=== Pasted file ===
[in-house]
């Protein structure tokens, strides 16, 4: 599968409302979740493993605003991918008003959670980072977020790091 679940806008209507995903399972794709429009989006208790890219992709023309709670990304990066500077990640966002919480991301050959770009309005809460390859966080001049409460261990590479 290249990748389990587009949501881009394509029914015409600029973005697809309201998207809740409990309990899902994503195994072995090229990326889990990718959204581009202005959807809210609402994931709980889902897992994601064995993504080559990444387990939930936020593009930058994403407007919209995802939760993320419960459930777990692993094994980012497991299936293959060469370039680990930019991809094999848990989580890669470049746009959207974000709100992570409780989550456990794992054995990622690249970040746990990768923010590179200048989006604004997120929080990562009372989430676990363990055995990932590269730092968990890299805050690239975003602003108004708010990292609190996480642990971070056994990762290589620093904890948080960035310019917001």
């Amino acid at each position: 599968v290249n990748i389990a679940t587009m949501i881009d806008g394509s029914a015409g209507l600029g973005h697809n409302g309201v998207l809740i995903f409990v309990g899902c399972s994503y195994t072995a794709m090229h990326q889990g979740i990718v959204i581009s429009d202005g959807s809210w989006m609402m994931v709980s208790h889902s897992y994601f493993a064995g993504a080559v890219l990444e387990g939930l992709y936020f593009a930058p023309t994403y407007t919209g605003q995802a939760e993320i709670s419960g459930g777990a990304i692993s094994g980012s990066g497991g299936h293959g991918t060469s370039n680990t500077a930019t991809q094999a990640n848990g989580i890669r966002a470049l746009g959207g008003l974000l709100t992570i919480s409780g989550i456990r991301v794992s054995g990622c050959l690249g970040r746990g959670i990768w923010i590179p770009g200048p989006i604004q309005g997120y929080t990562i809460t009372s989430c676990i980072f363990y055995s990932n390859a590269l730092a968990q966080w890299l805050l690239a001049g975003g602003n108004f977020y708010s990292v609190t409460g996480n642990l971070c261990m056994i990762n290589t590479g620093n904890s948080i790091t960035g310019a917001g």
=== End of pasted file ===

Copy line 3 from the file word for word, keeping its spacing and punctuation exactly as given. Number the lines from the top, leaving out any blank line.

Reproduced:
């Amino acid at each position: 599968v290249n990748i389990a679940t587009m949501i881009d806008g394509s029914a015409g209507l600029g973005h697809n409302g309201v998207l809740i995903f409990v309990g899902c399972s994503y195994t072995a794709m090229h990326q889990g979740i990718v959204i581009s429009d202005g959807s809210w989006m609402m994931v709980s208790h889902s897992y994601f493993a064995g993504a080559v890219l990444e387990g939930l992709y936020f593009a930058p023309t994403y407007t919209g605003q995802a939760e993320i709670s419960g459930g777990a990304i692993s094994g980012s990066g497991g299936h293959g991918t060469s370039n680990t500077a930019t991809q094999a990640n848990g989580i890669r966002a470049l746009g959207g008003l974000l709100t992570i919480s409780g989550i456990r991301v794992s054995g990622c050959l690249g970040r746990g959670i990768w923010i590179p770009g200048p989006i604004q309005g997120y929080t990562i809460t009372s989430c676990i980072f363990y055995s990932n390859a590269l730092a968990q966080w890299l805050l690239a001049g975003g602003n108004f977020y708010s990292v609190t409460g996480n642990l971070c261990m056994i990762n290589t590479g620093n904890s948080i790091t960035g310019a917001g």